Pan   - in ancient sources @

This is part of the index of names on the attalus website. The names occur either in lists of events (arranged by year, from the 4th to the 1st century B.C.) or in translations of sources. There are many other sources available in translation online - for a fuller but less precise search, Search Ancient Texts.
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  Pan   - a Greek god of nature
Wikipedia entry
  + Pans
130/13b OGIS_132, a dedication to Pan by Soterichos.
    Within translations:
Aelian:NA_11.6 territory there is a shrine of Pan; Aule is the name of
Alcaeus_16.226 20 } & On a Statue of Pan O Pan, who walk on the mounta
AnthPal_10.11 hether you kill hares, call on Pan. Pan shows the hound
AnthPal_16.12 78 } & On a Statue of Pan Come and sit under my pine
AnthPal_16.13 eside my plashing stream Pan's pipe shall bring slumber
AnthPal_16.17 nonymous & { F 76 } & O Pan, sound a holy air to the feed
AnthPal_16.189 8 } & On a Statue of Pan Having left the slopes of Mae
AnthPal_6.11 hree crafts, dedicate to Pan, Damis the huntsman this long
AnthPal_6.34 hung here as a gift to Pan the club, the bow and these
AnthPal_6.37 by the road, a pretty toy for Pan who protects the glossy
AnthPal_6.96 laughtered for Cyllenian Pan, the mountain-lover, a horned
AnthPal_6.106 hand. But do you, Pan, god of the hills, receive these
AnthPal_6.108 MYRINUS & { Ph 1 } & Ye Pans, keepers of the high mountai
AnthPal_6.158 the green-wood tree, to Pan a goat, roses to the Nymphs,
AnthPal_6.170 fell thirst, are dedicated to Pan. [171] Anonymous & {
AnthPal_* 6.182-187 * Pigres dedicates to you, Pan, his nets for birds, Damis
AnthPal_6.196 pasus the line-fisher offer to Pan, as the first-fruits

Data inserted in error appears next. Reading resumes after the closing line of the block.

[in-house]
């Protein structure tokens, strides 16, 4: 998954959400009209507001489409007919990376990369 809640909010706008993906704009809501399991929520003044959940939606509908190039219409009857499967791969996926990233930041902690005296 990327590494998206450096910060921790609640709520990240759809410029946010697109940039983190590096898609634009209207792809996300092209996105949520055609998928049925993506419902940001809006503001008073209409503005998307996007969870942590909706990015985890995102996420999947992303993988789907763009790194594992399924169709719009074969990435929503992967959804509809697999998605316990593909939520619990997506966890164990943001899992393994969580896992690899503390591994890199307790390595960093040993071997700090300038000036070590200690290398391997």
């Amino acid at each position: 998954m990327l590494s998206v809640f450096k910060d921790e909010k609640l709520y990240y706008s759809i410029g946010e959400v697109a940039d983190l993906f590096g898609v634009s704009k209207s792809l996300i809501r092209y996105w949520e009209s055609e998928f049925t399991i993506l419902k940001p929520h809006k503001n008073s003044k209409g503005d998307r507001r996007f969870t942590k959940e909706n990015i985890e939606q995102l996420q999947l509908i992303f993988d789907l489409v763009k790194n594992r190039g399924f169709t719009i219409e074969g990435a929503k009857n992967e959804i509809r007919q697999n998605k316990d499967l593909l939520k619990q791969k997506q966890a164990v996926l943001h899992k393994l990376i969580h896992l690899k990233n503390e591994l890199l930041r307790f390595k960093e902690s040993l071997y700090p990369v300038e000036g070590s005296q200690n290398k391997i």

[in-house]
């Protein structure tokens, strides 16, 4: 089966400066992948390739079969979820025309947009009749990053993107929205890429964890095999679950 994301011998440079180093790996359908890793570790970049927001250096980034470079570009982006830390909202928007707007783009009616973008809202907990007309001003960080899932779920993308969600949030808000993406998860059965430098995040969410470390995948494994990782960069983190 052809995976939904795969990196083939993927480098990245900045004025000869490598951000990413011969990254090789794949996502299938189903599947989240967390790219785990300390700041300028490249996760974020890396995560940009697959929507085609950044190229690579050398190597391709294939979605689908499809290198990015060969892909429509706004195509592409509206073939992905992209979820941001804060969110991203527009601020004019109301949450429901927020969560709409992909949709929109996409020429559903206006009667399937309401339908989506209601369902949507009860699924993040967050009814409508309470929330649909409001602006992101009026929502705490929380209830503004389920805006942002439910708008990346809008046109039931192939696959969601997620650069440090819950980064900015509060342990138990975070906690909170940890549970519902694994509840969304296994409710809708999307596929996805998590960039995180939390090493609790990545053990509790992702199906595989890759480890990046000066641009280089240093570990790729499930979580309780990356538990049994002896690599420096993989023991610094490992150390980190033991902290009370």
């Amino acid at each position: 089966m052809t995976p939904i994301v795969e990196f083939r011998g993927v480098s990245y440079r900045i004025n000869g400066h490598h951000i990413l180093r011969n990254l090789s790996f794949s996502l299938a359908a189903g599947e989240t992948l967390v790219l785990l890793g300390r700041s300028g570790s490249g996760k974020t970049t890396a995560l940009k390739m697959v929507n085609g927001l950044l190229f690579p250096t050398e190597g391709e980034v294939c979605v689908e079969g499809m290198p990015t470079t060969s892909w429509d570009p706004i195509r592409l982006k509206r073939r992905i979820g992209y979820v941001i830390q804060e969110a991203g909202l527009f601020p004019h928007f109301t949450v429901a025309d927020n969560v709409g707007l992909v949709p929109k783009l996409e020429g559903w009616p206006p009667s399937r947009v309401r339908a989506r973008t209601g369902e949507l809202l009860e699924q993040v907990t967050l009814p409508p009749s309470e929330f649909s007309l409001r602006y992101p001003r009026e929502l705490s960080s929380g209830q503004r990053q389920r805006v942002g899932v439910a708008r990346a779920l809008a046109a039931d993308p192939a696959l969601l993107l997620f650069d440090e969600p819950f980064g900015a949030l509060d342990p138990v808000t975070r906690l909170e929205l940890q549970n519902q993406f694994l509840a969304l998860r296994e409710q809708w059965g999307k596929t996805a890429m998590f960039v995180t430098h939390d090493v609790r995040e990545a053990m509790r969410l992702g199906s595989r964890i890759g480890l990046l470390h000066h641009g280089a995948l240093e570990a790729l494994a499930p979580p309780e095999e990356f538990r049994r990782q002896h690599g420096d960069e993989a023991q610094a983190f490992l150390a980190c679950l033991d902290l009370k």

AnthPal_6.315 inted me the goat-footed Pan, the friend of Bacchus and
AnthPal_6.317 and the draped Nymphs, but me, Pan, he carved of Pentelic
AnthPal_7.703 whose piping is equal to Pan's, sleeps under the shady pin
AnthPal_9.142 } & We worship horned Pan, the walker on the crags, the
AnthPal_9.217 prancing round shepherd Pan, the denizen of the forest?
AnthPal_9.226 waxen vessels so that Pan, the saviour of the bees and
AnthPal_9.237 rdsman, tell me by Pan whose is this colossal statue of
AnthPal_9.249 CCIUS & { Ph 9 } & I am Pan; and established here at the
AnthPal_9.317 lenus. "I swear by Pan I did, and I was laughing all the
AnthPal_9.341 "Yes, yes, piper Pan, and on the back of that poplar tre
AnthPal_9.556 556] ZONAS & { Ph 8 } & Pan is the Speaker Nereids, Nymph
AnthPal_9.823 ewes newly lambed ; for Pan himself plays on his sweet-to
AnthPal_9.824 where dwells mountain Pan, good luck to you in the chas
AntipSid_6.14 brothers dedicated to Pan these implements of their cra
AntipSid_6.15 dedicated these nets to Pan : Clitor his fishing nets,
AntipSid_16.178 their chieftain, horned Pan of Acroria, an unscathed head
AntipThes_6.109 rchomenus, gives to you, Pan the Scout, this scrap of his
AntipThes_16.305 witness the horned god {Pan} of Arcadia, who chanted one
Anyte_16.231 { G-P 19 } & On a Statue of Pan A. "Why, rural Pan, thu